aardvark66 at GMAIL.COM
Fri Nov 11 15:52:58 UTC 2011
"Dry drunk" is not in OED--or, apparently, in any other meaningful
dictionary of record. Even Wiki just redirects to AA. Double-Tongued
(Grant Barrett) has an entry and there is a very similar one at Farlex.
Otherwise, even OneLook leads nowhere.
> an alcoholic who is not currently drinking alcohol but is still
> following an irregular undisciplined lifestyle like that of a drunkard
> a sober person who behaves as if drunk, esp. a recovering alcoholic
> who displays bad judgment; such behavior.
DTD has quotes going back to 1891, so it's not like it's all about W
(who, as a couple of my friends with expertise in alcoholism pointed
out, behaved as a dry drunk on multiple occasions). But OED does have
one quote pointing at W:
> c. (a) for (one's) life (also for dear life, etc.): as if, or in order
> to, save one's life. Cf. dear adj.1 5c, for prep. 9c.Also
> hyperbolically in trivial use: (I cannot) for my life , (I cannot) for
> the life of me.
> 2006 Vanity Fair Dec. 78/1 Bush is a 'dry drunk'--someone who
> quit one day and is just holding on for dear life.
7000+ raw GB hits. A few that I think have some significance. (Two
clusters--1955-1957 and 1888-1891, near DTD citations; but also several
much older cites.)
American Journal of Psychiatry (1955) has an article "The Psychodynamics
of the 'Dry Drunk'" (Flaherty et al., p. 460). The same article was
covered in Science News ("What is a "dry drunk?", p. 338), as well as in
Science (both for 1955). This seems to be a big vector in broader
distribution of the term, although it's been around for at least 70
years by then.
To antedate Grant's 1891, take a look at The Harvard Advocate for 1888.
The Harvard Advocate. Volume 46(4). November 23, 1888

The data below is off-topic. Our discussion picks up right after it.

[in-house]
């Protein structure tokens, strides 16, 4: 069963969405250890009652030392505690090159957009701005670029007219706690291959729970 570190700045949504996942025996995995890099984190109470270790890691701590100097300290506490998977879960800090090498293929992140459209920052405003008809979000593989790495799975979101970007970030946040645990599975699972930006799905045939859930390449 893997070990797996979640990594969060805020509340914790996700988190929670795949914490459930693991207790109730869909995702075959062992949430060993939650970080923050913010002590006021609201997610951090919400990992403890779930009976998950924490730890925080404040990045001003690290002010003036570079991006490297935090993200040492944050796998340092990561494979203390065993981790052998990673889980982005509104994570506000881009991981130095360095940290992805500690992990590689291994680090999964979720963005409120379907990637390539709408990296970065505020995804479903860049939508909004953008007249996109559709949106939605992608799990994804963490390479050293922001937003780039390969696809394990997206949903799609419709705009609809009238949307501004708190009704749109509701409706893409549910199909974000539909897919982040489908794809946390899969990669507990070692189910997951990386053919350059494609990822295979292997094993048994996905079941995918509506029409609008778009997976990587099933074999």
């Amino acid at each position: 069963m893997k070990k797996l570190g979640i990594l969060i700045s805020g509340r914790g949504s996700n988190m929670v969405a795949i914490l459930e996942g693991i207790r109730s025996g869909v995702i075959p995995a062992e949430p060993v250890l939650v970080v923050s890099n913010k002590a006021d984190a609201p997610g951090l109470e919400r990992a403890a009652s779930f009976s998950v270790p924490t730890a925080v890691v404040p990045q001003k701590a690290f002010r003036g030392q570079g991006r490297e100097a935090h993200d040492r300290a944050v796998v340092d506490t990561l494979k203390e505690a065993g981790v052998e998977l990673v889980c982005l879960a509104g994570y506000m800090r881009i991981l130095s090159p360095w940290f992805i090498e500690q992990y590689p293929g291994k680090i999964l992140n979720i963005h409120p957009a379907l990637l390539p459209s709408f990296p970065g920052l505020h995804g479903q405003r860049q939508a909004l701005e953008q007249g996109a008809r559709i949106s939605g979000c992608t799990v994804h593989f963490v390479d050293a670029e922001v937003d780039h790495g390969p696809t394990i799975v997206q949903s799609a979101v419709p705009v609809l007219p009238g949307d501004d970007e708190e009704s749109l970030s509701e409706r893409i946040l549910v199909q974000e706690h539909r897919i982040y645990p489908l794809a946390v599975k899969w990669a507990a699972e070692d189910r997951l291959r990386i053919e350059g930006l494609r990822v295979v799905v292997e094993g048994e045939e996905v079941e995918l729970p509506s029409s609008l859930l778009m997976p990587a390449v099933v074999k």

The Week. p. 50/2-51/1
> There are several customs among college men which tend to bring the
> college into dis-repute and which are merely the result of
> carelessness and thoughtlessness. The first of these, the most
> important, absurd, and at the same time disgraceful is the habit which
> cannot be concealed, and which might just as well be talked about and
> held up in its proper light. We refer to the "dry drunk habit."
> Puerile it is, senseless it is, and yet harmful to the reputation of
> the college. Especially since the last torchlight procession we have
> heard remarks among outsiders of the intoxication of some of those
> marching; and we have been obliged to correct this idea by stating the
> truth, that a large number of these were merely what is popularly
> known as "dry drunk." Everyone knows in what this consists. Everyone
> has seen men who without having touched a drop of liquor feign
> intoxication. The men who act thus disgracefully do so presumably
> because they wish to make themselves conspicuous, or else because they
> think it the correct thing to appear in a state unbecoming a
> gentleman. Certainly there can be no real fun in it.
> Because the Cambridge cars are largely patronized by college men that
> fact does not give any proprietary ownership, or any exemption from
> rules of public order. And as it is here that cases of the "dry
> drunk," vulgarly called, are frequent, we wish to urge a little more care.
The Harvard Advocate. Volume 46(5). November 30, 1888
The Week. p. 65/1
> They cannot even indulge in the lowest of low acts, become dry drunk.
The Harvard Advocate. Volume 46(7). January 14, 1889
The Week. p. 97/2
> We have said before that there are several tendencies among college
> men which hurt the college more than they think. One of these customs
> we mentioned with severe censure, the case of the "dry drunk" of the
> man who pretends to be intoxicated when he is not. It is unfortunately
> not a rare case, despicable as it is.
Note that there is some variance from someone who spontaneously acts as
if he is drunk to someone who pretends to be drunk (while, in both
cases, being sober).